Heat wave, flex alerts continue for Santa Clarita

Santa Clarita Christian Cardinals player Andrew Fowler (6) speaks attempts to drink water at halftime during a non-league game against the Lancaster Baptist Eagles at the Canyon High School football field on Saturday, Aug. 27, 2022. The Cardinals lost 24-37. Chris Torres/The Signal

The heat wave that has broiled much of the state of California for the past week is forecasted to continue until at least Friday, resulting in “extreme heat warnings” and possible rolling blackouts, according to officials.  

In addition to causing dangerously high temperatures, the heat wave resulted in a statewide Flex Alert being extended through Tuesday evening, with residents across California receiving an emergency notification to their phone asking them to voluntarily conserve their power.  

“Extreme heat is straining the state energy grid. Power interruptions may occur unless you take action,” read the alert sent out to people’s phones Tuesday afternoon via the California Governor’s Office of Emergency Management system. “Turn off or reduce nonessential power if health allows, now until 9 p.m.”  

The alert sent out to residents’ phones came on the heels of the National Weather Service issuing an excessive heat warning for much of Southern California, including Santa Clarita.  

In a message distributed at approximately 1 p.m. on Tuesday, NWS meteorologists said that the Santa Clarita Valley, as well as over a dozen other communities in the Los Angeles/Oxnard area, are forecasted to have “dangerously hot conditions with widespread temperatures of 100 to 112.” 

Specifically for the SCV, the high temperatures are slated to range from 99 to 109 degrees through at least Friday evening. As part of their “excessive heat warning,” NWS officials warned residents that the weather will “significantly increase the potential for heat-related illnesses, particularly for those working or participating in outdoor activities.”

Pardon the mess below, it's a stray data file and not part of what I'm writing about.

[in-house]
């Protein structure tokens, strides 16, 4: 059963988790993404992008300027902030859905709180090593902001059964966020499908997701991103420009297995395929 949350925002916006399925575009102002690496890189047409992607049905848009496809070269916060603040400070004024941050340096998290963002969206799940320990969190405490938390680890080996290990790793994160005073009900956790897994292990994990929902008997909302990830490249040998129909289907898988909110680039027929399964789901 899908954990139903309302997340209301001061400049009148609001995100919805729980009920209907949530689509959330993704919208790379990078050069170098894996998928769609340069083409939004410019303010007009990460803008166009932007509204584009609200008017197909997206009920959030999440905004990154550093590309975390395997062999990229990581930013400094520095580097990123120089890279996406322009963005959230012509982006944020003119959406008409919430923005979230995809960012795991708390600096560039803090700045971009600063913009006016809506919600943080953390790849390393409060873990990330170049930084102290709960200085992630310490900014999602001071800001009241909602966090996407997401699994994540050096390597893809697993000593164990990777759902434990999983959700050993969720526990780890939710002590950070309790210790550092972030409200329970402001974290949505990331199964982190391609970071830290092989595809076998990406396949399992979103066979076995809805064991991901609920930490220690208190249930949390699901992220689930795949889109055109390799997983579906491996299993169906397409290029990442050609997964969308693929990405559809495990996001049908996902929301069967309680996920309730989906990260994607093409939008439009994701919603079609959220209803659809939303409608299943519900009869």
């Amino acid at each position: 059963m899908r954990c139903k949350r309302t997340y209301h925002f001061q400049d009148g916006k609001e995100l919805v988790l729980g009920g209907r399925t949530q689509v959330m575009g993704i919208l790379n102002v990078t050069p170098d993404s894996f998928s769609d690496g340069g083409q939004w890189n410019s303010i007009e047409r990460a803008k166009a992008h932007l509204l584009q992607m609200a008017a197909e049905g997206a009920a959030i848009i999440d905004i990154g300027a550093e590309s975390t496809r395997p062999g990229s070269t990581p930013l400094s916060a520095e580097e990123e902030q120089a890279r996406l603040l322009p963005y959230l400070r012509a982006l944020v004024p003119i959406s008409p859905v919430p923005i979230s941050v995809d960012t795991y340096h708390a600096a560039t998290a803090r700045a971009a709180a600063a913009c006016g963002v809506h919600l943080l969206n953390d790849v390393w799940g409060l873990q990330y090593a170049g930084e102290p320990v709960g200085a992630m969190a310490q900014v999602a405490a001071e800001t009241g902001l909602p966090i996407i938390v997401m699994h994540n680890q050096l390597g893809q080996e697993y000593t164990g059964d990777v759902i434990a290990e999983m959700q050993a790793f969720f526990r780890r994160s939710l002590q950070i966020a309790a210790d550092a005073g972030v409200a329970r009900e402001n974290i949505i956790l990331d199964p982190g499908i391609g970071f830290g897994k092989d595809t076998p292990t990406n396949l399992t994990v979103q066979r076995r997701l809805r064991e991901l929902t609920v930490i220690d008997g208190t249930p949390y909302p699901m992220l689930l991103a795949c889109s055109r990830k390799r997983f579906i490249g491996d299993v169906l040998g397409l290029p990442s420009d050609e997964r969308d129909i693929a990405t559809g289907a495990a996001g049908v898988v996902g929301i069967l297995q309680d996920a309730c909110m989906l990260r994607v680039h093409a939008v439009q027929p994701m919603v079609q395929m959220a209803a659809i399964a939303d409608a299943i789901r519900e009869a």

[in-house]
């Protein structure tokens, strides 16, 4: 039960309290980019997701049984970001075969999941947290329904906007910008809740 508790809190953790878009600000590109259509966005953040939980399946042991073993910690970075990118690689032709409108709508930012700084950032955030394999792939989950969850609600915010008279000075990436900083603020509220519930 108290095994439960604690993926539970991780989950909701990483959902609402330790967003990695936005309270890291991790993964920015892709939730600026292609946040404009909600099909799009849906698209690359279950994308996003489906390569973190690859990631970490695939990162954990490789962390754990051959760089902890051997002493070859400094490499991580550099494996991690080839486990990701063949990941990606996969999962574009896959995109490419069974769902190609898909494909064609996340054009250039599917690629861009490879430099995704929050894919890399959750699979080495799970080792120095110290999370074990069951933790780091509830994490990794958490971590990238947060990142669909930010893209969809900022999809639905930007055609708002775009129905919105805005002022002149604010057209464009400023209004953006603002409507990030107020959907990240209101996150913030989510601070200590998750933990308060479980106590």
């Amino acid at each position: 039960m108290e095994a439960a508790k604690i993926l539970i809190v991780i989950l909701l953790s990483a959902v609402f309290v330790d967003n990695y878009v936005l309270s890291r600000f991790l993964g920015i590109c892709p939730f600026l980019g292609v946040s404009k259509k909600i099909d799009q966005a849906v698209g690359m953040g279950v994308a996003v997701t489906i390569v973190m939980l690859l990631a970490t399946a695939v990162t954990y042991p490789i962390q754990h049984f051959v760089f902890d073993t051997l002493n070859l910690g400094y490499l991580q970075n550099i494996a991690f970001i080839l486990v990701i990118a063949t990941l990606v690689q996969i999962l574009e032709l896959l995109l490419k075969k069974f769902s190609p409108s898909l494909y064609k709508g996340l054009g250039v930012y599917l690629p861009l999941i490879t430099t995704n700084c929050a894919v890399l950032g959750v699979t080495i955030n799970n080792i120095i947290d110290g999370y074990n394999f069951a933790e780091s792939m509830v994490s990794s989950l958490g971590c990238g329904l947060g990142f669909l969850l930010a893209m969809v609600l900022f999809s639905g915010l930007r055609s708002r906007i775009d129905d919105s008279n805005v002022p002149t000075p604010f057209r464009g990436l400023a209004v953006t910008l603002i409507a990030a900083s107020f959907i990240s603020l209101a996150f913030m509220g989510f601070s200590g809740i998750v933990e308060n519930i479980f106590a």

“Drink plenty of fluids, stay in an air-conditioned room, stay out of the sun, and check up on relatives and neighbors,” read the NWS statement. “Young children and pets should never be left unattended in vehicles under any circumstances.” 

Via its official Twitter account, the California Independent System Operator (ISO) — the nonprofit corporation that manages the flow of electricity along the high-voltage electric grid throughout the state — said at approximately 6 p.m. that it had entered an Energy Emergency Alert 3.  

“If necessary, the grid operator can now order rotating power outages to lower demand and stabilize the system,” read an ISO statement announcing the EEA 3. “If outages are initiated, consumers can expect to receive notifications from power providers on areas affected and time duration.” 

According to ISO, Tuesday night’s peak electricity demand set an all-time high for California’s statewide power grid at more than 52,000 megawatts.  

“Rotating power outages, or small-scale, contained, controlled interruptions in power, can help maintain reliability and avoid cascading blackouts,” read the ISO announcement. “When the ISO determines that supplies are not sufficient to meet demand, it can issue an EEA 3, and then if reserves are exhausted, it would order utilities to begin outages to bring demand back in line with available supplies.” 

As of Tuesday at 6 p.m., no rolling blackouts had been reported in Santa Clarita.  

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